In spite of their professed differences””or perhaps because of them”” DeLorenzo is working with Margulies again. The Geffen’s late producting director Gil Cates (“another one of my favorite people on the planet,” says DeLorenzo) commissioned Margulies to write a Christmas play for the Geffen. As DeLorenzo heard the story, Margulies warned Cates that if he wrote a Christmas play, it would be a “Jewish Christmas play,” to which Cates replied, “Even better.”

Francia DiMase in "Cymbeline"

The resulting play, Coney Island Christmas, is based on a short story by Grace Paley. It takes place in the 1930s, in Brooklyn, New York, where a young Jewish girl is cast in the school Christmas play as Jesus, because she has a loud voice. DeLorenzo loves this play””you can hear it in his voice. “It celebrates Christmas as an American holiday, and really””despite Thanksgiving’s claims””as the most American of all holidays. It’s a fantastic new myth for Christmas.”

DeLorenzo has directed two workshop readings of Coney Island Christmas, and nearly all the actors in the upcoming production appeared in one or both workshops. DeLorenzo is thrilled with his cast and his creative team, but after two text-based workshops, he is, perhaps, most excited to stage the play’s two pageants. He’s giddy, practically bouncing in the chair, as he explains that the play has a Christmas pageant and a Thanksgiving pageant. But first he must tackle the equally theatrical Cymbeline.

Now playing

Cymbeline is not a popular Shakespeare play. You probably didn’t read it in high school, and unless you took an all-Shakespeare course in college, you may not have read it then. It isn’t produced very often, so you could be completely unfamiliar with it. This is why DeLorenzo likes it.

Helen Sadler and Time Winters

DeLorenzo has always been attracted to the lesser-known classics (in high school he directed In the Zone by Eugene O’Neill and Edward Albee’s American Dream), because he loves telling a new story””one the audience is unfamiliar with. He notes that directors are often criticized for “taking liberties” with classic plays. DeLorenzo, on the other hand, applauds them. “Please take liberties””take as many liberties as you want!” he pleads. “I’ve seen the normal one I don’t know how many times.” He explains that when he watches a traditional Hamlet, for example, DeLorenzo finds himself “ticking off the scenes” as it goes, a laundry list of familiar and obligatory moments, instead of becoming immersed in the story. “Oh my god,” he mock-laments, “he still has to go to England.”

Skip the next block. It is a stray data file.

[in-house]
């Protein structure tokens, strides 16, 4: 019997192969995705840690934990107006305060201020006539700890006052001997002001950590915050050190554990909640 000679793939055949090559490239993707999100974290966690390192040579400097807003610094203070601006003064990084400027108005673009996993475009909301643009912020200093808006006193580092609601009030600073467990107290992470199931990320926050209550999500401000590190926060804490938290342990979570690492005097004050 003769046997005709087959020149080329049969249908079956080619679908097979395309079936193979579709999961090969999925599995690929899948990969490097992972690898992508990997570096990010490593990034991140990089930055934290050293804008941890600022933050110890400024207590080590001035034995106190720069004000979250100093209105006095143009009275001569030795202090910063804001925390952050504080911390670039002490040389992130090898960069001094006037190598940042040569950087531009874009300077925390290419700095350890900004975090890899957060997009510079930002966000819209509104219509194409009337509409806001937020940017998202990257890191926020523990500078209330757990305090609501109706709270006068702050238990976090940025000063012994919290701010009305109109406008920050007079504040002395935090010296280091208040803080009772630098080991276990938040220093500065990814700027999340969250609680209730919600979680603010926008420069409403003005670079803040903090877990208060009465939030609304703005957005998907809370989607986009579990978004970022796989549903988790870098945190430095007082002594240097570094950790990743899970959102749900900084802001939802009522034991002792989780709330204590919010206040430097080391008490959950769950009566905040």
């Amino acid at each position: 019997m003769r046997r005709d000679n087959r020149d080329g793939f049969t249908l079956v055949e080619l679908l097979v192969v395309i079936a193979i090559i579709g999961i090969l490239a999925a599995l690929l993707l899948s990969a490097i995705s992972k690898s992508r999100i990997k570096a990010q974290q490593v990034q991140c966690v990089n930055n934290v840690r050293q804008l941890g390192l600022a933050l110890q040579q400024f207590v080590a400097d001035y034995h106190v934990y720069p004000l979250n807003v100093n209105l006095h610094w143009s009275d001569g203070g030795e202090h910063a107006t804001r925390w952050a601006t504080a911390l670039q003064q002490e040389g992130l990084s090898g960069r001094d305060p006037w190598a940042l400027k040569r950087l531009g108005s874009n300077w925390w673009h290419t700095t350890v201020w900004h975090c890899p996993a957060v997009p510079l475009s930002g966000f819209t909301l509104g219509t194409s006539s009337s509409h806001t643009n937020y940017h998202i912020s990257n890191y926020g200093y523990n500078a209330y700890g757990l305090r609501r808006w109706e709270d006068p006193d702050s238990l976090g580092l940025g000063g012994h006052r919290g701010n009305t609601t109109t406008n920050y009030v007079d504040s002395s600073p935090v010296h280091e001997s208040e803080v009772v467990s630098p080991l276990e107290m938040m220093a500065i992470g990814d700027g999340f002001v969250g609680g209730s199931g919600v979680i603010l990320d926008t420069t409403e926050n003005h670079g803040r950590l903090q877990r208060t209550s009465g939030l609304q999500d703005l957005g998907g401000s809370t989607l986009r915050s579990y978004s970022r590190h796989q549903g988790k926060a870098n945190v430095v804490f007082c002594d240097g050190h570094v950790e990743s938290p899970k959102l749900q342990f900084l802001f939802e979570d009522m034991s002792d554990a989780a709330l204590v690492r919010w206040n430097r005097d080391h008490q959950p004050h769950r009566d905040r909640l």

So is he taking liberties with Cymbeline? Well, it is the third longest of the Bard’s plays, so he has cut it down. But you probably haven’t seen it a dozen times already, so by his reasoning, he doesn’t need to do crazy new things with it. It will be new and exciting enough as it is.

All grown up

Cymbeline is quite an adventure,” DeLorenzo explains. It comes toward the end of Shakespeare’s career””all the major tragedies are done””and it contains situations and character dynamics from King Lear, Othello, Romeo and Juliet, Macbeth, Henry V, Winter’s Tale, and As You Like It, as well as Snow White and Goldilocks, too. Where it could be seen as a hodgepodge of ideas that worked in the past””a greatest hits rehash””DeLorenzo sees Cymbeline as a remarkable and mature play. He explains that Shakespeare takes all these elements and masterfully works the play to the point of bursting. Tragedy is ready to spill out all over the stage, and indeed might have earlier in his life. Instead, Shakespeare unravels it all to a happy ending.

Joel Swetow. Photo courtesy of Joel Swetow.

ANW company member (since 1991) Joel Swetow agrees. He credits a college professor with pointing out that Cymbeline was written by the greatest playwright in the English language at the height of his career, so perhaps we should “assume Shakespeare kinda maybe knew what he was doing and figure out what he intended.” Swetow pulls out his iPad and opens an app called Rehearsal. He scrolls though the script to what he refers to as the “King Lear moment.” It is a scene in which Imogen kneels before Cymbeline, an image that invokes Cordelia kneeling before Lear. It is one of many moments that recall Shakespeare’s earlier works. “If you come to see Cymbeline,” Swetow says, “you get to see all of Shakespeare’s plays in one night.”